In the case of the Gambian crisis of January 2017, Macky Sall’s master stroke was undoubtedly to mobilize ECOWAS in order to promote “African management of African crises”. A chestnut tree, repeated in the envy – in particular by France – to avoid heavy diplomatic engagements, if not military, which until then had been punctuated by bitter failures. Even if, under the guise of regional mobilization, the ECOWAS military contingent was largely dominated by Senegalese troops. But, in practice, African multilateralism – and the legal veneer that goes with it – prevailed in the face of Mauritanian and Guinean temptations for unilateral military intervention. But consensus diplomacy hides a fine strategy. More than allies, Gambia and Guinea-Bissau are now governed by two proteges of Macky Sall. In the north, the rapprochement with Mauritania is also not trivial, even though relations remain marked by mutual mistrust since the conflict of 1989 – 1992, further aggravated since the death of a Senegalese fisherman, shot dead by guards. -Mauritanian coasts in 2017.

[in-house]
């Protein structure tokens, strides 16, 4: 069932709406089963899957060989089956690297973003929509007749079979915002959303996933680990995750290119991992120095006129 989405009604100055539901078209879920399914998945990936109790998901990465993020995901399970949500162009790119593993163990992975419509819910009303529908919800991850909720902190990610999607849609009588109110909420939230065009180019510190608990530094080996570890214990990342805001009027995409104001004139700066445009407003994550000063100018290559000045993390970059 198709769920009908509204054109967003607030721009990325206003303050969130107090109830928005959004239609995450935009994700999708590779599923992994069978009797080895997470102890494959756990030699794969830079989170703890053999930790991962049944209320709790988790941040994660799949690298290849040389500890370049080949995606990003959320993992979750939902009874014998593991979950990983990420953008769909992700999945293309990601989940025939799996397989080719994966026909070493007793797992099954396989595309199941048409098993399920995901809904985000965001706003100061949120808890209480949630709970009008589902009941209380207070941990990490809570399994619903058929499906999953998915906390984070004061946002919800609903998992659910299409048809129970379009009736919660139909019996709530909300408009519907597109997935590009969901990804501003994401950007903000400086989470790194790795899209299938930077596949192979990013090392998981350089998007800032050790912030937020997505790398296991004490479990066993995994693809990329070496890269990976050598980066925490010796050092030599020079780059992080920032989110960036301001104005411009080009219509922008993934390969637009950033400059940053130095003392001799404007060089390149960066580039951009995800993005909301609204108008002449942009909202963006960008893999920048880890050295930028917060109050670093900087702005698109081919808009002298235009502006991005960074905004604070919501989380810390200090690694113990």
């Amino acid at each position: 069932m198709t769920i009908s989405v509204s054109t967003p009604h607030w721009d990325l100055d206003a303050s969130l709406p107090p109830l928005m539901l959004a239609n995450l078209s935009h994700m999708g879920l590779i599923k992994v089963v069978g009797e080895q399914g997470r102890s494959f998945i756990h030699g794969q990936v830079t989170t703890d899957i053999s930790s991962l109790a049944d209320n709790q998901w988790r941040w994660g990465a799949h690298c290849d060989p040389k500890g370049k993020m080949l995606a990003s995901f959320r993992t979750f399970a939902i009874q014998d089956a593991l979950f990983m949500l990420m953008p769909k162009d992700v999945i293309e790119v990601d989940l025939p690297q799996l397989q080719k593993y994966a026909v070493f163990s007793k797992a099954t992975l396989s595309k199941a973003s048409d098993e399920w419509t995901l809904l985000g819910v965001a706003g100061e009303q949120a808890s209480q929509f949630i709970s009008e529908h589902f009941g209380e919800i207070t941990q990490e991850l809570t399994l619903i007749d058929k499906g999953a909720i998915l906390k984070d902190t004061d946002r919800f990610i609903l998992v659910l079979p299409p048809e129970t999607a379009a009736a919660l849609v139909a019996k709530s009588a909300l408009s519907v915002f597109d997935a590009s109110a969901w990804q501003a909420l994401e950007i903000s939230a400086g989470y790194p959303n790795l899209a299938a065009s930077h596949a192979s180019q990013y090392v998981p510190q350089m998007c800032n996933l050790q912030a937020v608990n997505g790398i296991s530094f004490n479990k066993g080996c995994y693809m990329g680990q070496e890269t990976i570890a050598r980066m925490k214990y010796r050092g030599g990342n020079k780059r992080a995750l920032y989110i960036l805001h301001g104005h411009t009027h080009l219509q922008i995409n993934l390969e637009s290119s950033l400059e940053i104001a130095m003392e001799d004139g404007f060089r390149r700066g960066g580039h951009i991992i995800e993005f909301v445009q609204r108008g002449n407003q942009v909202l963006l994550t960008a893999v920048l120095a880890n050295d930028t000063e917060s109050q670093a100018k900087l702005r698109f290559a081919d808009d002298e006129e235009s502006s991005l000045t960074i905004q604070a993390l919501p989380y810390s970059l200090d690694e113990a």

The last thorn in Senegal’s policy of regional diplomatic openness, strained relations with neighboring Guinea, whose president, Alpha Condé, recently declared in an interview with Jeune Afrique that “all attempts at destabilization targeting Guinea come from Senegal. . Alpha Condé who, in full authoritarian drift, locks himself more and more into an anti-Western posture accuses the Senegalese president of refusing to strengthen the security at the border to prevent the infiltration of elements supposedly hostile to his regime, brandishing a threat safe. For now, the two sides are holding a dialogue of deaf people and the border has been closed for several months.